Towns and they would trade with the cherokee

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Unformatted text preview: on, guns, ammunition, and alcohol §༊ The pressure to hunt for more economic reasons and to produce more and more buckskins rose Generally things were peaceful, but sometimes war broke out, and the Cherokee nation became divided over how to handle the more powerful Whites – accommodation and submission or resistance? §༊ The CHICKAMAUGAS (predominately Cherokees but also Shawnees) broke off and settled in Chattanooga for about 20 years, having decided to resist and fight §༊ Some of them (now KEETOWAHS) moved West way before the Trail of Tears after noticing the power of the Whites By 1819, the Cherokees sign away the core of the overhill, being left with small areas in Chattanooga, North Carolina, and Georgia, leading them to acculturate Settlements become towns without palisades that are strung along the river, which then become log cabins on isolated farmsteads Sequoyah established a writing system to help the Cherokees maintain their uniqueness. §༊ A newspaper was published to give news to the nation §༊ They wanted to show white people the ways in which they were changing §༊ Some went to school, while others practiced plantation farming 1835: 16,500 Cherokees according to the census, which revealed that close to 9,000 Cherokees (over half) were living in Georgia at this time, while about 3,500 were in North Carolina and only about 2,500 were in Tennessee Cherokee Trail of Tears: In 1838, the forced removal of more than 15,000 Cherokee from the eastern US to Oklahoma resulted in the deaths of thousands. Fort Armistead, in Monroe County, was used as a collection point by the US Army Today, Tennessee has a Native American population of 0.4% 1930s: a small group of CHOCTAW INDIANS, who lived in Mississippi but originated in Tennessee, moved to Lauderdale County for farm work. After the mechanization of cotton, some of them moved to Ripley...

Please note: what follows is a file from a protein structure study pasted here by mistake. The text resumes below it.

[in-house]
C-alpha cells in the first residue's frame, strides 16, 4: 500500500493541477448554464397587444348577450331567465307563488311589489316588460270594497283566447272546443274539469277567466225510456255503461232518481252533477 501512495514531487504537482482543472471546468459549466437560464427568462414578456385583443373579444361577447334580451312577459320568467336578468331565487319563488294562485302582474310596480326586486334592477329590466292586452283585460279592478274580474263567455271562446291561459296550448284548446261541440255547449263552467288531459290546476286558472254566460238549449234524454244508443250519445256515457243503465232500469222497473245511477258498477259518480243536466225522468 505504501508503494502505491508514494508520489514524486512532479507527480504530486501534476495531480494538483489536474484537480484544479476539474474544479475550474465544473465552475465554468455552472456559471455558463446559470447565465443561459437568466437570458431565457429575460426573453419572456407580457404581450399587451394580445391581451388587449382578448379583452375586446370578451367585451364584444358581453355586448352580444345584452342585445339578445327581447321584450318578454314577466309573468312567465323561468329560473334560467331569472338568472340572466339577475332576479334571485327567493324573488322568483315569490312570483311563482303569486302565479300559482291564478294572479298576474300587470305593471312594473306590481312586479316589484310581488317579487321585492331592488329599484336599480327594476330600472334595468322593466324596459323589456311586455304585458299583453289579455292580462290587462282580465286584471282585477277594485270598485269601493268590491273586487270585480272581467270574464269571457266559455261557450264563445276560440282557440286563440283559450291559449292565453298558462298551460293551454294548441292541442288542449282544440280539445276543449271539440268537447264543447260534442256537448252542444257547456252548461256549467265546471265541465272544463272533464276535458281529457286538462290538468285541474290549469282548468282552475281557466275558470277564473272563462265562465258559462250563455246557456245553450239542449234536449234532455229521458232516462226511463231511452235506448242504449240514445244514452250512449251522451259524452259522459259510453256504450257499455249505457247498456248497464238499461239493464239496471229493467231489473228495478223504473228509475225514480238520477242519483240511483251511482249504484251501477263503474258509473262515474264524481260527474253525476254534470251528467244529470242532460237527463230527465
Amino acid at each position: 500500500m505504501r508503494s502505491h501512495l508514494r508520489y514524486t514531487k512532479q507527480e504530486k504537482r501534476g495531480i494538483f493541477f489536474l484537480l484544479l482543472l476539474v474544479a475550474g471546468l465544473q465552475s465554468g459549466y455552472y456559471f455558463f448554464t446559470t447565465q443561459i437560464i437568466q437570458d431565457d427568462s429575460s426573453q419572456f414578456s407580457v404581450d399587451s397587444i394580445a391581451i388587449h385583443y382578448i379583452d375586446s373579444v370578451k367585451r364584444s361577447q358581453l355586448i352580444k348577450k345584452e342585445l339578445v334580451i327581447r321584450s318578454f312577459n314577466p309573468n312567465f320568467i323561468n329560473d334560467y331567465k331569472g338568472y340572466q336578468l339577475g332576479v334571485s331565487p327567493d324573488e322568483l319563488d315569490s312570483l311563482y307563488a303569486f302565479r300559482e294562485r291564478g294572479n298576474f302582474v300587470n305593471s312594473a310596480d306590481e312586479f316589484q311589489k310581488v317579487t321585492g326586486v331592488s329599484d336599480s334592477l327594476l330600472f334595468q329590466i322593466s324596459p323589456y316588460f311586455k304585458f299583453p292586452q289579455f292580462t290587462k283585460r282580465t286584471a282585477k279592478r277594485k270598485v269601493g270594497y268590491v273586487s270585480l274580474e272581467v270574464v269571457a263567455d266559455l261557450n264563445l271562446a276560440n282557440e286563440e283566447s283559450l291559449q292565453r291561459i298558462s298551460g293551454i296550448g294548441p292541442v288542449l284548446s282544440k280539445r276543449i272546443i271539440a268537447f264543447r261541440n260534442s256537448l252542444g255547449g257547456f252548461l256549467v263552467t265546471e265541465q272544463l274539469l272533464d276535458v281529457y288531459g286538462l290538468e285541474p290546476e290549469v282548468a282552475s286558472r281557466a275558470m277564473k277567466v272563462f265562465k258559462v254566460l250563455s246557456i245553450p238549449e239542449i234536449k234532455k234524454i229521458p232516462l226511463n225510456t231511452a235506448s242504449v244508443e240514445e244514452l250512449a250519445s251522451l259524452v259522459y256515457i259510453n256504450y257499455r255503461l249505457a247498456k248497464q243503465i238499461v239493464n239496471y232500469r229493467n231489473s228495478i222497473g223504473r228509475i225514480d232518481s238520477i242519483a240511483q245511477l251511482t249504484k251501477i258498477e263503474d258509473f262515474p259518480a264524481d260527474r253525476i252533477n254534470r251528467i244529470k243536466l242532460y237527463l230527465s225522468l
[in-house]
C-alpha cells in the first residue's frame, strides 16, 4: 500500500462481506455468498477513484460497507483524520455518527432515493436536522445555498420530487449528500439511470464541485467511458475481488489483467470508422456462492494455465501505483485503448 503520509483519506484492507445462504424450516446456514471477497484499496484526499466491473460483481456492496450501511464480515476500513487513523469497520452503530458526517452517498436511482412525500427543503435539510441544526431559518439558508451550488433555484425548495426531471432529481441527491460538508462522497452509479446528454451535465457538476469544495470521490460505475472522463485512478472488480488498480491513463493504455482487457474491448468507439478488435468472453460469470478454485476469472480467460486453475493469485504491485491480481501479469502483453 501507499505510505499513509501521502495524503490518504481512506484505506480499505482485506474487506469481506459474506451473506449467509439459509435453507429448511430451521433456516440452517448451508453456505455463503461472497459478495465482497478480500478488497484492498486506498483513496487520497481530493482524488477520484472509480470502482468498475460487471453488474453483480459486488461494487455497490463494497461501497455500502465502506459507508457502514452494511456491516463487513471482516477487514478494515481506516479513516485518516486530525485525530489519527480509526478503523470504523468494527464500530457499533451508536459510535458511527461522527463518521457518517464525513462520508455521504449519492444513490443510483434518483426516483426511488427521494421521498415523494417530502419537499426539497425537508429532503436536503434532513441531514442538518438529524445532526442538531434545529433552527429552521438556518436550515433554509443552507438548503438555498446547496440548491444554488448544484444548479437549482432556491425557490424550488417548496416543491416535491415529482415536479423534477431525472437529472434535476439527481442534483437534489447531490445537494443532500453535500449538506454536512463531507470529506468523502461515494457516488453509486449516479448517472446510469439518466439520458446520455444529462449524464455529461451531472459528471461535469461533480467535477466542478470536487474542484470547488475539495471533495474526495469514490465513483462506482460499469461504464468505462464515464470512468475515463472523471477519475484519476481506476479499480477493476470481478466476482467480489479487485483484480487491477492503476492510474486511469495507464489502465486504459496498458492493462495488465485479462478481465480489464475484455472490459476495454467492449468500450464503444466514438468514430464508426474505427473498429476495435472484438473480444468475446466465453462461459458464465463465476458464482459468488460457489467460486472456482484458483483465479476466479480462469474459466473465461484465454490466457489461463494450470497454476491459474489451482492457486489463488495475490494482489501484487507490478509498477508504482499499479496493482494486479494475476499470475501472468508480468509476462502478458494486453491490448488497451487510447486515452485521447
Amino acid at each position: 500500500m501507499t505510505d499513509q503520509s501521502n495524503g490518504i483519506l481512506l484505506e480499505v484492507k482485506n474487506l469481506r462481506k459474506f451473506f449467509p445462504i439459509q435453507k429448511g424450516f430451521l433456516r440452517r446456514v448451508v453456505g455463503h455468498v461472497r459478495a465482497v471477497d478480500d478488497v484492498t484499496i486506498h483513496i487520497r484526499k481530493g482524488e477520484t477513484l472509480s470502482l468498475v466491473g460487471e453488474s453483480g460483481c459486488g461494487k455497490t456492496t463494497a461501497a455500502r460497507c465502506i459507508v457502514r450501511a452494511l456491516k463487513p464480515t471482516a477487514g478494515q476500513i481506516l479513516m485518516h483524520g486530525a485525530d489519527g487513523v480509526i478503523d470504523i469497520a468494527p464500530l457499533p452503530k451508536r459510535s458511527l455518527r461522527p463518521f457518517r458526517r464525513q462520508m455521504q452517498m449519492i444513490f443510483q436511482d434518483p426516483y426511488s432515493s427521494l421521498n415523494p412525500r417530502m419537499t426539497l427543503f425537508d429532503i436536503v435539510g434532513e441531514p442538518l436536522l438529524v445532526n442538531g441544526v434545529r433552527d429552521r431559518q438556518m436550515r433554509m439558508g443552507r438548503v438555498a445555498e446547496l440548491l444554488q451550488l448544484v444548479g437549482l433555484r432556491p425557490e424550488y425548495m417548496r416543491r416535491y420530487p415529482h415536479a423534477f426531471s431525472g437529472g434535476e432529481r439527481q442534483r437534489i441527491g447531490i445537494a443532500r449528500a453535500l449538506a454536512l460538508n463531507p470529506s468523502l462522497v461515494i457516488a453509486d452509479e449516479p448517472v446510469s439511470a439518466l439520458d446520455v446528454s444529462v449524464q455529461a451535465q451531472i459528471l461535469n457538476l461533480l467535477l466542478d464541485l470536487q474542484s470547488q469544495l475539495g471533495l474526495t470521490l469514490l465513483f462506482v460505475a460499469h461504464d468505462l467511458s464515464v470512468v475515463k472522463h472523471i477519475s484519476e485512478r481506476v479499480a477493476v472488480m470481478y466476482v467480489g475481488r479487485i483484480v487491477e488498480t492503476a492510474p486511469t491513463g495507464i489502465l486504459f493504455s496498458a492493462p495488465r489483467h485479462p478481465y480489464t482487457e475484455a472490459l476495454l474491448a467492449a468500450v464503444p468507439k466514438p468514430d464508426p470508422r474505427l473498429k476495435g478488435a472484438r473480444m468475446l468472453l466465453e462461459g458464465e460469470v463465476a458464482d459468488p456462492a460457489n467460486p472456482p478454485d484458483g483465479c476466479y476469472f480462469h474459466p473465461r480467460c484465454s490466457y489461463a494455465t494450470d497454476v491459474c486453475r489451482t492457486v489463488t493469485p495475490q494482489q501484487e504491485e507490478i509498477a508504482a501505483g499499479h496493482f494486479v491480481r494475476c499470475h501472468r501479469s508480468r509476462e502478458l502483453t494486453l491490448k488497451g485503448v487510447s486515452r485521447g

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This note was uploaded on 10/04/2013 for the course GEOGRAPHY 366 taught by Professor Dr.g. during the Spring '13 term at University of Tennessee.

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